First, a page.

Posted January 12, 2013 by Mikael Angelo Francisco in Comics

COMIC BOOK REVIEW: The Superior Spider-Man #1

Writer: Dan Slott
Artist: Ryan Stegman, Edgar Delgado

The number of people I’ve talked to last year who were happy about the events in Amazing Spider-Man #700 can be counted using just the fingers of my left hand. It’s perfectly understandable – hell, I was so conflicted about it that I couldn’t bring myself to write a review for it, and instead ended up writing a long commentary on why Otto Octavius is, at this point, nothing but a wasted character. (Read it, please? Pretty please? Come on, man, be cool.)

I had a particularly odd way of dealing with my grief: I made a Facebook fan page for the Superior Spider-Man, operating under the notion that if anyone were to document the rise and fall of this pretender, it should be me. Besides, with all the amount of reading and research I do about Spock (Spider-Ock), with the dim hope that a clue, even just a small one, would surface about Peter Parker’s glorious return, I decided that I should at least put all the information and pictures I gather on a regular basis to good use.

My point is… I’m glad I made the fan page.

From the opening sequence of the book, The Superior Spider-Man grips you. It’s clear that Dan Slott isn’t quite done telling THE Spider-Man story of his career yet, that this is just the middle of a HUGE story that he has been – to use the term he seems to love using whenever Spider-Man story planning gets brought up – marinating since Amazing Spider-Man #600.

You can just tell that Slott is taking a new approach here, because it doesn’t read like a Slott book. The dialogue is smarter (or should I say, superior), the action sequences are faster and pack a more powerful punch, and the development of each important character in the book is carefully woven into the web that Spock has spun for himself. As you flip through each page, the feeling that this will all come crashing down on Spock’s head sooner or later becomes much stronger; while he initially does appear to surpass the original webspinner in the war on crime, Spock does a regrettably piss-poor job at maintaining his personal relationships in his civilian identity. His arrogance and callous disregard for other people’s feelings show through, no matter what he does, and I’m sure it’s only a matter of time before someone notices that Peter’s…not at home, so to speak.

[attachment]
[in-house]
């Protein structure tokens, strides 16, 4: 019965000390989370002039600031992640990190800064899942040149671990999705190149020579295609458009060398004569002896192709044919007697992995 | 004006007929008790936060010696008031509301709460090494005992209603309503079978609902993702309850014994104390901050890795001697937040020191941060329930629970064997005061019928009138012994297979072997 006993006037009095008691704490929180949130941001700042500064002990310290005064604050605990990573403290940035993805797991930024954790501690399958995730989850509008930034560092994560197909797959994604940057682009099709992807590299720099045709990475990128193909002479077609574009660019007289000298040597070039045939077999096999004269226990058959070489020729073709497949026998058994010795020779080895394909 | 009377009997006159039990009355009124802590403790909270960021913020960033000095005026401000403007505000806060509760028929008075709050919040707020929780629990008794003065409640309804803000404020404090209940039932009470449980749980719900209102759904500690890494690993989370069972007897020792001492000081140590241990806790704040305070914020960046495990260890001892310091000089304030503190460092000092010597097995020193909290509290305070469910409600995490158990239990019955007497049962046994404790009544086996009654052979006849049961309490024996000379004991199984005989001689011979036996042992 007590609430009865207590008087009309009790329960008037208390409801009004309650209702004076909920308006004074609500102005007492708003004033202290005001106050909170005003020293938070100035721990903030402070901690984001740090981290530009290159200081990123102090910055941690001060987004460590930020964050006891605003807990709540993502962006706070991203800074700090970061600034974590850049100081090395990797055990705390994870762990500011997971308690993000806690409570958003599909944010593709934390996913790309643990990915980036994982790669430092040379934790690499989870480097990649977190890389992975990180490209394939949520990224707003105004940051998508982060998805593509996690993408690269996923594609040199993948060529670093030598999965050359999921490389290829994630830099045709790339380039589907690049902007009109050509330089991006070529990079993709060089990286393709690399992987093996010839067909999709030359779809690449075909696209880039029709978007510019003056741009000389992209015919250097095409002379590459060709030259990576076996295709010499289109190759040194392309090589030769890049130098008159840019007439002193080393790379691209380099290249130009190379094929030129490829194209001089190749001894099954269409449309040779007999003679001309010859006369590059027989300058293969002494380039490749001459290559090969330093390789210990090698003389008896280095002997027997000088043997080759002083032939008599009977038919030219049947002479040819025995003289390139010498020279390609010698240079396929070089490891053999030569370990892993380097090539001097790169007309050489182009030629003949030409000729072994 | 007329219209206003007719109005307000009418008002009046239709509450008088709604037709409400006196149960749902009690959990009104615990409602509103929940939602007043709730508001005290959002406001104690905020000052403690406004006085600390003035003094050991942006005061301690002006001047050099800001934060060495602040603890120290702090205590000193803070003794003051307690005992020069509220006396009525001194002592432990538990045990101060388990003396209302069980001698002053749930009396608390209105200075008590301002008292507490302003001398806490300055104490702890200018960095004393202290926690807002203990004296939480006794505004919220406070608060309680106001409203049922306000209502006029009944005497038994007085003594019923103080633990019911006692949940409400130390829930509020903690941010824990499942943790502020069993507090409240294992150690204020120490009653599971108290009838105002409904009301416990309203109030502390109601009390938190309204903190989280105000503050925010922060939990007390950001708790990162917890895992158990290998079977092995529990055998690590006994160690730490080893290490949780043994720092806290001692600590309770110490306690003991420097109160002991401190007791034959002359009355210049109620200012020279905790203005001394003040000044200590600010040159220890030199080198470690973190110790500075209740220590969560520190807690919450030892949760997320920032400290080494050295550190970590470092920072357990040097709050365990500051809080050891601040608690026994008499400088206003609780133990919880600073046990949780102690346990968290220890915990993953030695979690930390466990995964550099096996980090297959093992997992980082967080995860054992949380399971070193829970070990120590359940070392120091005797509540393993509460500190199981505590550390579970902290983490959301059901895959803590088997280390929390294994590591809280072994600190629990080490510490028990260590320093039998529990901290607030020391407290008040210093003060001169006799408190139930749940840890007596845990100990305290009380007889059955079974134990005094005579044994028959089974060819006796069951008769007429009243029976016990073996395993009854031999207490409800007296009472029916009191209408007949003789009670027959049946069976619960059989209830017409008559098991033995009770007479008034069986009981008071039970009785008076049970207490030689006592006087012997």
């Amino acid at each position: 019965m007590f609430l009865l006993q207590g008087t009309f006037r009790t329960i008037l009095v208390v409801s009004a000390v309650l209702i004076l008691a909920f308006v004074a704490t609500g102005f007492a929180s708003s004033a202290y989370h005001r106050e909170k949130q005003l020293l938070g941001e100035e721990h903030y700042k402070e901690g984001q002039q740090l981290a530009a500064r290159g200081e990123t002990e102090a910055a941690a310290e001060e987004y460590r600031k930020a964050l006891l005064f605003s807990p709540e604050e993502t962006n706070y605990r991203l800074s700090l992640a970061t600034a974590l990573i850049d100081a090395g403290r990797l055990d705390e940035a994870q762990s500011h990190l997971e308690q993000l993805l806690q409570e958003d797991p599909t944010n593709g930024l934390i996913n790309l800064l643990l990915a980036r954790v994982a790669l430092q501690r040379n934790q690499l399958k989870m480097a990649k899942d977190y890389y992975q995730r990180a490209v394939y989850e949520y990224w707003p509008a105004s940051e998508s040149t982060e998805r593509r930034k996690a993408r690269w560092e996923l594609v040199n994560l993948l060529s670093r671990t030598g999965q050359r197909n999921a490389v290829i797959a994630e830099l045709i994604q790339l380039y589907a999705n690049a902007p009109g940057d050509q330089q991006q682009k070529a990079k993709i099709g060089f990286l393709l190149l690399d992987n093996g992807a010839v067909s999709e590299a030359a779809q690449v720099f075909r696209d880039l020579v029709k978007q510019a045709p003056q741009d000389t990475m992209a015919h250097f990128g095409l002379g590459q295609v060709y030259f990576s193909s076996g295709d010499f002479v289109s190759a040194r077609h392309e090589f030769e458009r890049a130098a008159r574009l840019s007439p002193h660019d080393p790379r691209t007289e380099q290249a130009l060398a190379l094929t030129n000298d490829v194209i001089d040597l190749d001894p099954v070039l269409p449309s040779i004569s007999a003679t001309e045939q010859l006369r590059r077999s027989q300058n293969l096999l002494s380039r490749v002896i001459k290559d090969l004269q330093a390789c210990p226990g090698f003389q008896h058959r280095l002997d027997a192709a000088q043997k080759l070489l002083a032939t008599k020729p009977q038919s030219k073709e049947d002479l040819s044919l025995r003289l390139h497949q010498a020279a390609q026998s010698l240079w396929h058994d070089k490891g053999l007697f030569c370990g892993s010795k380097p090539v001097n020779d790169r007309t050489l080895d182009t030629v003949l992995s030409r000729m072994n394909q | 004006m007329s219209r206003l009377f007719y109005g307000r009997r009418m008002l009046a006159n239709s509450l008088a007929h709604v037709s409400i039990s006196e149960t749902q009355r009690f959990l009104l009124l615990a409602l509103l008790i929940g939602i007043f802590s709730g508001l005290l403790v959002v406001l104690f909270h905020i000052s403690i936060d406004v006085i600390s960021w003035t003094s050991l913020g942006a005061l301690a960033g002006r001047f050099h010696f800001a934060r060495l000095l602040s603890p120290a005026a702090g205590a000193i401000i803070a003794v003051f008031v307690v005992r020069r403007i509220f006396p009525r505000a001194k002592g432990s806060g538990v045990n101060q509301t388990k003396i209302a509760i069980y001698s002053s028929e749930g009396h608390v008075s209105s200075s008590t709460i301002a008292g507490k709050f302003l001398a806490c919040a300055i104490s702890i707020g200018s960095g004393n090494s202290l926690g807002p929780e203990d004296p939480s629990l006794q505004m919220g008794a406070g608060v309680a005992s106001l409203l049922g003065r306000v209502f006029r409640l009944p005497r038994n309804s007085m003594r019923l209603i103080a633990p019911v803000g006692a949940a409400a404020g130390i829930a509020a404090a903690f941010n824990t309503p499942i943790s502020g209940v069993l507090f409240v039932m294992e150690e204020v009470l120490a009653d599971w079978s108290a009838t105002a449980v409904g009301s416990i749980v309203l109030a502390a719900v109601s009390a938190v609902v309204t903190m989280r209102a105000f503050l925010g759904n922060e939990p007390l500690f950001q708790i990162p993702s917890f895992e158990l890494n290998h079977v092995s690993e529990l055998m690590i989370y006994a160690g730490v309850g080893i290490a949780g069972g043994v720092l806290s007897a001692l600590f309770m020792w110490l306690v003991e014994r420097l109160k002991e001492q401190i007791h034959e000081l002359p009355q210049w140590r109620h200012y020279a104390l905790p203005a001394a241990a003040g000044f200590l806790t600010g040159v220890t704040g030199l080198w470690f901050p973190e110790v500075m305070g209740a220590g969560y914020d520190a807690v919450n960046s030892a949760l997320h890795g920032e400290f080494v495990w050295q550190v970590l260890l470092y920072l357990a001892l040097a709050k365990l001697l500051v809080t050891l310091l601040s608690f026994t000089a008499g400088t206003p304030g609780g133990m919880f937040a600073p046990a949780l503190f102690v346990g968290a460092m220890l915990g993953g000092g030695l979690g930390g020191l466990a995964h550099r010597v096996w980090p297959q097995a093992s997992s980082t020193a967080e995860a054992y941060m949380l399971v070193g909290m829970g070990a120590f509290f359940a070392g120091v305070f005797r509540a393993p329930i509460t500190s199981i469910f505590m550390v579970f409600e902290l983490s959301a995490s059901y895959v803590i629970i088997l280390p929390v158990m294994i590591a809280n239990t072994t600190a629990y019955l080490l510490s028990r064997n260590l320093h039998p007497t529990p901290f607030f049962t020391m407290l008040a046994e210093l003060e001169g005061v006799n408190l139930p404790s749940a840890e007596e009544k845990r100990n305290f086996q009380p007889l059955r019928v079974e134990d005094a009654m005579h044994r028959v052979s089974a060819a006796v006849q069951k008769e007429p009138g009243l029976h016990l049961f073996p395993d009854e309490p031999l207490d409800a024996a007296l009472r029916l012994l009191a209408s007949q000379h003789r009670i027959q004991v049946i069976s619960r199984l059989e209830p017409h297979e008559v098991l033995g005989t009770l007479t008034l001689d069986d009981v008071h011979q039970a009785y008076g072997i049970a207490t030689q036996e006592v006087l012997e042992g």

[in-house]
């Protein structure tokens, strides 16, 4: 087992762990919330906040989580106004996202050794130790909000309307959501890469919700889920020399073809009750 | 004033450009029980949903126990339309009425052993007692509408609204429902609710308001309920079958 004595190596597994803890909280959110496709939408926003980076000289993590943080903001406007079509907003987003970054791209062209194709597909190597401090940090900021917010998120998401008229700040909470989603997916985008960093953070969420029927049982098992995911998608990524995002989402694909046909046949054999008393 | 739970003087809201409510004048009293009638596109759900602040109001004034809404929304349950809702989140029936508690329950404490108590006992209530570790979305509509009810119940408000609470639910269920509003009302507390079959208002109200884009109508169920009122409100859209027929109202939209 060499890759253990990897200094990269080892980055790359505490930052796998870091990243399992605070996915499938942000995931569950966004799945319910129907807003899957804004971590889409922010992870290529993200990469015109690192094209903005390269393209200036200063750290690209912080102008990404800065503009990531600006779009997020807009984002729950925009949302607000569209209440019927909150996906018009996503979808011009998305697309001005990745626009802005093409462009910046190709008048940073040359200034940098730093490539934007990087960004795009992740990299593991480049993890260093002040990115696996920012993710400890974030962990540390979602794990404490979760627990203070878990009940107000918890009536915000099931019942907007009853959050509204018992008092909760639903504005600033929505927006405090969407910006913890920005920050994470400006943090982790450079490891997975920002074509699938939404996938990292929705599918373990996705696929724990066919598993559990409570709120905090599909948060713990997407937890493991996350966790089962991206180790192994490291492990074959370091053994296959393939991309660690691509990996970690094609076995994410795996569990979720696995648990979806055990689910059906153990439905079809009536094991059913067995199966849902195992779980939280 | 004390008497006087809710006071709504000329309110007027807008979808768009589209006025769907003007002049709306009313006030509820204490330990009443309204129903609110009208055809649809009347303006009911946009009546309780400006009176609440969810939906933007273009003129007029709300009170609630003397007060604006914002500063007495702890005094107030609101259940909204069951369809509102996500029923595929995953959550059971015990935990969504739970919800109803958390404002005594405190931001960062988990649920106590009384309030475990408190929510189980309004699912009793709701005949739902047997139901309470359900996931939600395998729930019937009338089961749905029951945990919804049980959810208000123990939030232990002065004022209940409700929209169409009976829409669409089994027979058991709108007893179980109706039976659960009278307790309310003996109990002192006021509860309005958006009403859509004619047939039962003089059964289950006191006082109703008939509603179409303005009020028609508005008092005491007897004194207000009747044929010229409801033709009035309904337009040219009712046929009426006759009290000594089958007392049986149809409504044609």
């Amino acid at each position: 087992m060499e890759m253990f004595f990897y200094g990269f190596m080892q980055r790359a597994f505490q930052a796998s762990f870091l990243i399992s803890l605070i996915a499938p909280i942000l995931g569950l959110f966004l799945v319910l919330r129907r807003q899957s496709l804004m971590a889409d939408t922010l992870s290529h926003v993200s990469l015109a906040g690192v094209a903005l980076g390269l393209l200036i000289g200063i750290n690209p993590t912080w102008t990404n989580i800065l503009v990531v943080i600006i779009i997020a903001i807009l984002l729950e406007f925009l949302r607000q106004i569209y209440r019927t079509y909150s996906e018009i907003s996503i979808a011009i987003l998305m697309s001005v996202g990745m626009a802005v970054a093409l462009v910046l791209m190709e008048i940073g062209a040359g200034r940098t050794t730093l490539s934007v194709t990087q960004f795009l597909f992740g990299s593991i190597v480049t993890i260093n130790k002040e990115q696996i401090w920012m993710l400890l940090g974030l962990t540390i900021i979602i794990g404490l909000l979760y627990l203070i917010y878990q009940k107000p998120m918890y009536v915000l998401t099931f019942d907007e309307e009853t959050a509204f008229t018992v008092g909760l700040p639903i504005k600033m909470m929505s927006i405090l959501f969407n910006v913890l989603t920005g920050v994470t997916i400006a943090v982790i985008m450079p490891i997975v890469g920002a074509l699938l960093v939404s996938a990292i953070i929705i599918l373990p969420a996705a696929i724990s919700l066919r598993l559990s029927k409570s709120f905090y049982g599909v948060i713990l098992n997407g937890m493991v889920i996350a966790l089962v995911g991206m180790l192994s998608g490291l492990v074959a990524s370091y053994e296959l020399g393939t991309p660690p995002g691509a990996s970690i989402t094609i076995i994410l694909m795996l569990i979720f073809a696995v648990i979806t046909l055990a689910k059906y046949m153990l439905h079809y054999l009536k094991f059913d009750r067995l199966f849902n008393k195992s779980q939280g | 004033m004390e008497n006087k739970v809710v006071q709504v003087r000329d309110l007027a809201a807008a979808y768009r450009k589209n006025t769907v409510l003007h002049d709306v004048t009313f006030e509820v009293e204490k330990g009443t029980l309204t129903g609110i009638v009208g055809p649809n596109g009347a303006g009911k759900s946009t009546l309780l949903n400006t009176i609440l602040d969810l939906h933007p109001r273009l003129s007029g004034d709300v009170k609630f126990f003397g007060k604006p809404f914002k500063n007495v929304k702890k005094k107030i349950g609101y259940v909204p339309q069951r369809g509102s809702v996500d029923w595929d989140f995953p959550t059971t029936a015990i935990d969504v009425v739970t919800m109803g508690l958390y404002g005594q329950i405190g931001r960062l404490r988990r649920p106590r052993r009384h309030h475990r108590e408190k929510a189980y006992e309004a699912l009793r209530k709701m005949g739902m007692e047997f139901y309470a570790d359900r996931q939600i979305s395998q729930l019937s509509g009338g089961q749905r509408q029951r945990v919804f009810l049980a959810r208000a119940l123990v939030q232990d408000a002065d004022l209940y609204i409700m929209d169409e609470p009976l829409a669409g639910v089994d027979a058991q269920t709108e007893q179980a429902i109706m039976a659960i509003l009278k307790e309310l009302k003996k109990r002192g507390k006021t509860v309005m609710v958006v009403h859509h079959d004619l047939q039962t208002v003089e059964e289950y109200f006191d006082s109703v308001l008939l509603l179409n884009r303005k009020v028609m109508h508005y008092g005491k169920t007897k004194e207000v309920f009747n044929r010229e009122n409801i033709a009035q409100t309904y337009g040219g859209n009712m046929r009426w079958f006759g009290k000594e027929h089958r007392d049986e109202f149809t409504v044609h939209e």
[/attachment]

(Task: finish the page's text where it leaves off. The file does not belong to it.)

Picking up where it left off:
The art style is definitely not your standard Amazing fare, either. Ryan Stegman, who has proven his capabilities to draw a spectacular-looking Spider-Man during his stint as regular artist on Scarlet Spider, brings his trademark grit and roughness here, and tonally, it’s PERFECT. This definitely isn’t your daddy’s Spider-Man (well, this isn’t my Spider-Man either, but I digress), and it shows. Thanks to Stegman’s fine yet forceful pencils, Spock doesn’t swing those claws, he slashes with them; he doesn’t punch and kick villains, he beats them up; he doesn’t catch and punish evildoers, he straight-up TORTURES them. It’s violent enough to hammer the point across that this is a more ferocious protagonist, but not too violent as to emphasize gore and mutilation over actual substance. He’s on rotating art duties, with Giuseppe Camuncoli stepping in come issue #4; personally, I’m hoping Stegman stays on board permanently. His art (which, to my understanding, he inks himself) works wonderfully with Edgar Delgado’s sharp and bold colors. There is nary a single boring moment in this comic book; in fact, this book can be the source of both awesome pin-ups and hilarious reaction faces, ripe for Internet image macro creation.

If the premiere issue of this title doesn’t calm the naysayers and angry fans, then I’m pretty sure that the next few issues will, provided that Slott and Stegman maintain this level of quality in the book. Trust me when I say that there’s something in here to enjoy, whether you liked how Peter’s Amazing story ended or not.


“Dark and weird” indeed. Here’s to the rise of the new, Superior Spider-Man… and here’s to his inevitable fall, which I will patiently and eagerly wait for.

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Mikael Angelo Francisco